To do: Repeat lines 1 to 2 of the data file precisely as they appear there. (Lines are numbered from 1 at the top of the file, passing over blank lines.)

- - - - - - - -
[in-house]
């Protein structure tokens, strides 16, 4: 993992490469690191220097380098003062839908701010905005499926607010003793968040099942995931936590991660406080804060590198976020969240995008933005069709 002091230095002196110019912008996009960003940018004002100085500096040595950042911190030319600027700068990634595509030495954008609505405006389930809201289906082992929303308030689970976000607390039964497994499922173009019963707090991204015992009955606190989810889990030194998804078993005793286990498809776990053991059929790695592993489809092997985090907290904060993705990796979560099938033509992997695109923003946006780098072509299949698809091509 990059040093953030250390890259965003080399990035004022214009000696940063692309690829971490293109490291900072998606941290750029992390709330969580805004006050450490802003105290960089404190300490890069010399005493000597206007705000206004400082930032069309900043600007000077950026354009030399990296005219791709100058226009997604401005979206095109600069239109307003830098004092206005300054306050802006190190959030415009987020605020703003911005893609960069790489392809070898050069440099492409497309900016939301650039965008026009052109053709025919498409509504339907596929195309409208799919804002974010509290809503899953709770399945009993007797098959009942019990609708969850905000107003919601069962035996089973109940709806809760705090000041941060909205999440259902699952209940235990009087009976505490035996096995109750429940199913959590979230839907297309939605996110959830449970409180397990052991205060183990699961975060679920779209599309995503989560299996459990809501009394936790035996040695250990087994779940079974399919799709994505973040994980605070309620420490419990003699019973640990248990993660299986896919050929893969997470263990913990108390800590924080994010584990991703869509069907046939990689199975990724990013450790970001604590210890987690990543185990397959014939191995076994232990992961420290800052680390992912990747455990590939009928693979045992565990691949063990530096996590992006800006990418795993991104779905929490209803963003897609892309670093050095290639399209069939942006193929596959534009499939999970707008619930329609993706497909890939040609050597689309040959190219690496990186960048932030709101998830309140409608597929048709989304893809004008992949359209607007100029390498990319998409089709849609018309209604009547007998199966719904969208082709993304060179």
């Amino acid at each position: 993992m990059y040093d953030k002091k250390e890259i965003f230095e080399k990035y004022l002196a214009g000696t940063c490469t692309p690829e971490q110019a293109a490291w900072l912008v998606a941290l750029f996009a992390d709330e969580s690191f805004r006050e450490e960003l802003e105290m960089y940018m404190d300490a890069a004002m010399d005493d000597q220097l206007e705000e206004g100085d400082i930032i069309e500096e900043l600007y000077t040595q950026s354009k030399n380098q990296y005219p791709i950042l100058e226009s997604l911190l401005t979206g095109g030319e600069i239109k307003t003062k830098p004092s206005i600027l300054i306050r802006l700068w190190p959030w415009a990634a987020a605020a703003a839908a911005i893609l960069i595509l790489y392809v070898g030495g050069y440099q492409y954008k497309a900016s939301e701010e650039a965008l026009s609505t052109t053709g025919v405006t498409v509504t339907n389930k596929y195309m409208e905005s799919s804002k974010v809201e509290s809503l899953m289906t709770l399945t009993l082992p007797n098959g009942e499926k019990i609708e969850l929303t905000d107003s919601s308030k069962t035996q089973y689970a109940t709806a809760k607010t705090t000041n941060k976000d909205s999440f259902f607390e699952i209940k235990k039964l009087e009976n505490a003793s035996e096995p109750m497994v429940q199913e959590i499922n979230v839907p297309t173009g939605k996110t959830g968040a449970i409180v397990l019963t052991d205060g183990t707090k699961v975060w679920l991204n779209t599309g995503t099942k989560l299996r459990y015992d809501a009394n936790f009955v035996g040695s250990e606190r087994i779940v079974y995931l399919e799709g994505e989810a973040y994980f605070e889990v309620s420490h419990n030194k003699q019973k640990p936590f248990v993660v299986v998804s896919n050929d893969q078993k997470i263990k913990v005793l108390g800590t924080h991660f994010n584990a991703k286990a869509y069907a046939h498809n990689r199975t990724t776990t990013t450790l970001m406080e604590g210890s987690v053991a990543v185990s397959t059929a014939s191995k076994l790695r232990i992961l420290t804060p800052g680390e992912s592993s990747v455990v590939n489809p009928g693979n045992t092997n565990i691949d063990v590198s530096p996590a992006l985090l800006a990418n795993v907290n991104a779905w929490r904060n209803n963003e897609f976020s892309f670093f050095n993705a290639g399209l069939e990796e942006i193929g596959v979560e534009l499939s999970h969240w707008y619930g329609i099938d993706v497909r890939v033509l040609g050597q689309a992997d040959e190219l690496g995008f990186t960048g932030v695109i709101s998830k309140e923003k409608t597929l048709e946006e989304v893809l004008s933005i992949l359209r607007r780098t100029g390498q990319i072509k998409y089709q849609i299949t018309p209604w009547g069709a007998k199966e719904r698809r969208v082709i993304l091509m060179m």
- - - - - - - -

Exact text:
[in-house]
């Protein structure tokens, strides 16, 4: 993992490469690191220097380098003062839908701010905005499926607010003793968040099942995931936590991660406080804060590198976020969240995008933005069709 002091230095002196110019912008996009960003940018004002100085500096040595950042911190030319600027700068990634595509030495954008609505405006389930809201289906082992929303308030689970976000607390039964497994499922173009019963707090991204015992009955606190989810889990030194998804078993005793286990498809776990053991059929790695592993489809092997985090907290904060993705990796979560099938033509992997695109923003946006780098072509299949698809091509 990059040093953030250390890259965003080399990035004022214009000696940063692309690829971490293109490291900072998606941290750029992390709330969580805004006050450490802003105290960089404190300490890069010399005493000597206007705000206004400082930032069309900043600007000077950026354009030399990296005219791709100058226009997604401005979206095109600069239109307003830098004092206005300054306050802006190190959030415009987020605020703003911005893609960069790489392809070898050069440099492409497309900016939301650039965008026009052109053709025919498409509504339907596929195309409208799919804002974010509290809503899953709770399945009993007797098959009942019990609708969850905000107003919601069962035996089973109940709806809760705090000041941060909205999440259902699952209940235990009087009976505490035996096995109750429940199913959590979230839907297309939605996110959830449970409180397990052991205060183990699961975060679920779209599309995503989560299996459990809501009394936790035996040695250990087994779940079974399919799709994505973040994980605070309620420490419990003699019973640990248990993660299986896919050929893969997470263990913990108390800590924080994010584990991703869509069907046939990689199975990724990013450790970001604590210890987690990543185990397959014939191995076994232990992961420290800052680390992912990747455990590939009928693979045992565990691949063990530096996590992006800006990418795993991104779905929490209803963003897609892309670093050095290639399209069939942006193929596959534009499939999970707008619930329609993706497909890939040609050597689309040959190219690496990186960048932030709101998830309140409608597929048709989304893809004008992949359209607007100029390498990319998409089709849609018309209604009547007998199966719904969208082709993304060179």